• It’s going to be tricky to decouple self-determination from well-being because (1) people do seem more content and fulfilled when freed from coercive constraints and (2) people tend to produce more prosperity in free markets. On both points we can look to North and South Korea, or East and West Germany, or similar historical examples of a single culture divided by ideology.

      • As to the non-instrumental value of truth, I think that is a more promising line of reasoning. What we need is a clear-cut example (at least a hypothetical example) where we would choose to more truth over more well-being.

        One of the responses generally given by atheists is that whether theism makes people happy or not is not an argument for its truth.

        I would not try to persuade someone that the universe is a vast, cold, uncaring place if I honestly believed that theism was the only thing keeping them from killing themselves or others. In a clear trade-off between well-being and truth, I would choose well-being.

      • Beaker

        I would definitely agree that self-determination will correlate with well-being. I think the same will hold true for knowledge, by the way. It would seem to me that as a general rule, a more realistic picture of the universe will lead to more well-being. However, general rules are not universal truths.

        I would definitely agree that in a clear trade-off of extreme proportions, we would value well-being over truth. But what about the less clear trade-offs? Should a physicians tell the patient that he has only three months left to live, even if that means the well-being of the patient will diminish because of that? Medical ethics prescribes that the physician should. If it were scientifically shown that a liberal, theistic society with a secular government has a greater, overall well-being compared to an atheistic society with a secular government, should we stop arguing in favor of atheism? I don’t think we should. Should the government ban smoking entirely (including selling smoking products). It might definitely increase general well-being, cancer is not a fun experience. But how far should we edge into the personal choice of people to promote their well-being?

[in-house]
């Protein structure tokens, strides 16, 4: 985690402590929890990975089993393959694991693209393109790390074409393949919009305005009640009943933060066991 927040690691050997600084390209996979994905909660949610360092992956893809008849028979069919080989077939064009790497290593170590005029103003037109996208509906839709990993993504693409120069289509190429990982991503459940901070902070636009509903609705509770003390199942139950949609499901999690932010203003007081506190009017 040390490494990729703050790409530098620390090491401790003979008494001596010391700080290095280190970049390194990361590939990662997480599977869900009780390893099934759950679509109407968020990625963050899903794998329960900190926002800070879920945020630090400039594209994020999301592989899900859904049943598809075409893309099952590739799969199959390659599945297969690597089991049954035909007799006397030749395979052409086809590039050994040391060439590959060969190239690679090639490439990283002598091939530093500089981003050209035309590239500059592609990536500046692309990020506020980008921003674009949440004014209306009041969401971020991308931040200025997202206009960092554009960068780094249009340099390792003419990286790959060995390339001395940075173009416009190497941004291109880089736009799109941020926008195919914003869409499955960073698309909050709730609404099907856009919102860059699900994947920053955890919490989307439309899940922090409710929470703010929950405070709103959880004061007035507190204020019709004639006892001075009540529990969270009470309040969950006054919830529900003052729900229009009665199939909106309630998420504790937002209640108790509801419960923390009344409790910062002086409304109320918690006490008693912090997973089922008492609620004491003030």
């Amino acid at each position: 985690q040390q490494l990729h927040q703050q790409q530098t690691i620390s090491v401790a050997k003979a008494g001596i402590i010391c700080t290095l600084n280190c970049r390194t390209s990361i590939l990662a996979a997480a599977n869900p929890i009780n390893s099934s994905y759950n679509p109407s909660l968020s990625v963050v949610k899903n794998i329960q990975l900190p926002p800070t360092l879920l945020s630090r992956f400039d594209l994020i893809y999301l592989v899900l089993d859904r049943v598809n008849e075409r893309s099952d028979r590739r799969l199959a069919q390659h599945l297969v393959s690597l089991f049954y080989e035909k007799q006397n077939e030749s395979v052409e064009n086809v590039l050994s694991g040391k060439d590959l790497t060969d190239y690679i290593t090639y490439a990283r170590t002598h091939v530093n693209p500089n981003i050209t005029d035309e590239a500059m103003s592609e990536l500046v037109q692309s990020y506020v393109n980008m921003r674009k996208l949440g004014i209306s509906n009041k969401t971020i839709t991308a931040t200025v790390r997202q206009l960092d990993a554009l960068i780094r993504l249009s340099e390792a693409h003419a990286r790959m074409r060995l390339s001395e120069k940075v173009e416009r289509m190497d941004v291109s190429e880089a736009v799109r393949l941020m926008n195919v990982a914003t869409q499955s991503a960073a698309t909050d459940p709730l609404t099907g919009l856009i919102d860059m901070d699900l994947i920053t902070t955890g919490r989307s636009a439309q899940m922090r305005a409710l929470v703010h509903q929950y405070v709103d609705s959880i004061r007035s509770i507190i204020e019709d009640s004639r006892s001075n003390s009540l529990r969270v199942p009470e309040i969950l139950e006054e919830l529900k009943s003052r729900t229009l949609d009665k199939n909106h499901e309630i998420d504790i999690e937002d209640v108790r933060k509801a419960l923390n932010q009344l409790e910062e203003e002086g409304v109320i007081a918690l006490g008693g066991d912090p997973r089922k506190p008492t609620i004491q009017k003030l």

I think that if we look at the extreme cases, the answers to these are pretty clear. I also think that in the extreme cases, well-being will often correlate with free choice and knowledge. However, it seems to me that in the more mundane cases this is not always true. I think looking at many of the debates on health care and health prevention, this becomes apparent. And that determining how far we want to go in striking the balance is a matter of personal taste, not one of science.

        Which makes me think of another value that is often debated in the public sphere. This one concerns the handling of animals and environmental protection. That is how far we should go in promoting the well-being of conscious organisms (i.e. humans) when sacrificing the well-being of non-conscious organisms (i.e. every other living creature on the planet) to do so. For example, animal rights activists would hold that we should not perform any animal research, even if that means sacrificing potential treatments for serious diseases. I think animal rights activists that think this are nuts. But I would hold that there is no specific scientific reason to think we should value the well-being of humans more, compared to the well-being of the test animals we routinely torture to arrive at a treatment. On environmental issues, how far should we go to protect the habitat of the European hamster from extinction, even if relatively few people ever heard of the damn rodent and few would miss it if it is gone? I think the continued existence of this creature needs to be protected, even if it would not lead to a maximization of our own well-being. I don’t have a good scientific reason for thinking this.